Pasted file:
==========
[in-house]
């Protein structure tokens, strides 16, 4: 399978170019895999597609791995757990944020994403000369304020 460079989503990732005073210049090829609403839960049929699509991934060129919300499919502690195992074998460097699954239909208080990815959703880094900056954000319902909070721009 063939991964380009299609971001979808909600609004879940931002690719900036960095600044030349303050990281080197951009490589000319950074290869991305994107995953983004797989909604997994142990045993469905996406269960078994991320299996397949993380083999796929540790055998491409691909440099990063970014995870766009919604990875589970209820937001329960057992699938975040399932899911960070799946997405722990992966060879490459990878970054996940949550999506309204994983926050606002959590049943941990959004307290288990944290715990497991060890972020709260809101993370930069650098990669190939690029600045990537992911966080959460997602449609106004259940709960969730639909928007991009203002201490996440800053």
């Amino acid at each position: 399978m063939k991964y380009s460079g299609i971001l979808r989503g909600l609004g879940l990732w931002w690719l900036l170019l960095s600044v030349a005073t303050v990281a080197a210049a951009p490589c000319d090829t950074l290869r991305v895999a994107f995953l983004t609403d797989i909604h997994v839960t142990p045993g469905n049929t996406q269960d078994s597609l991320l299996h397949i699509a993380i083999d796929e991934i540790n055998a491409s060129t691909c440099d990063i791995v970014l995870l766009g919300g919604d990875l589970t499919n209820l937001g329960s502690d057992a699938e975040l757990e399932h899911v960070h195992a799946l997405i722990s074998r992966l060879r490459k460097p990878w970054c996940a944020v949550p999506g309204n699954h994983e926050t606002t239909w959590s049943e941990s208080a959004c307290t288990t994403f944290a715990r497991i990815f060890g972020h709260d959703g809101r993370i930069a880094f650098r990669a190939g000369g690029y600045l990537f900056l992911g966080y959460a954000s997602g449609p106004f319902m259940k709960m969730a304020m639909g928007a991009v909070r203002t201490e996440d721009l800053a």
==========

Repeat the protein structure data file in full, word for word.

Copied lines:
[in-house]
């Protein structure tokens, strides 16, 4: 399978170019895999597609791995757990944020994403000369304020 460079989503990732005073210049090829609403839960049929699509991934060129919300499919502690195992074998460097699954239909208080990815959703880094900056954000319902909070721009 063939991964380009299609971001979808909600609004879940931002690719900036960095600044030349303050990281080197951009490589000319950074290869991305994107995953983004797989909604997994142990045993469905996406269960078994991320299996397949993380083999796929540790055998491409691909440099990063970014995870766009919604990875589970209820937001329960057992699938975040399932899911960070799946997405722990992966060879490459990878970054996940949550999506309204994983926050606002959590049943941990959004307290288990944290715990497991060890972020709260809101993370930069650098990669190939690029600045990537992911966080959460997602449609106004259940709960969730639909928007991009203002201490996440800053």
């Amino acid at each position: 399978m063939k991964y380009s460079g299609i971001l979808r989503g909600l609004g879940l990732w931002w690719l900036l170019l960095s600044v030349a005073t303050v990281a080197a210049a951009p490589c000319d090829t950074l290869r991305v895999a994107f995953l983004t609403d797989i909604h997994v839960t142990p045993g469905n049929t996406q269960d078994s597609l991320l299996h397949i699509a993380i083999d796929e991934i540790n055998a491409s060129t691909c440099d990063i791995v970014l995870l766009g919300g919604d990875l589970t499919n209820l937001g329960s502690d057992a699938e975040l757990e399932h899911v960070h195992a799946l997405i722990s074998r992966l060879r490459k460097p990878w970054c996940a944020v949550p999506g309204n699954h994983e926050t606002t239909w959590s049943e941990s208080a959004c307290t288990t994403f944290a715990r497991i990815f060890g972020h709260d959703g809101r993370i930069a880094f650098r990669a190939g000369g690029y600045l990537f900056l992911g966080y959460a954000s997602g449609p106004f319902m259940k709960m969730a304020m639909g928007a991009v909070r203002t201490e996440d721009l800053a």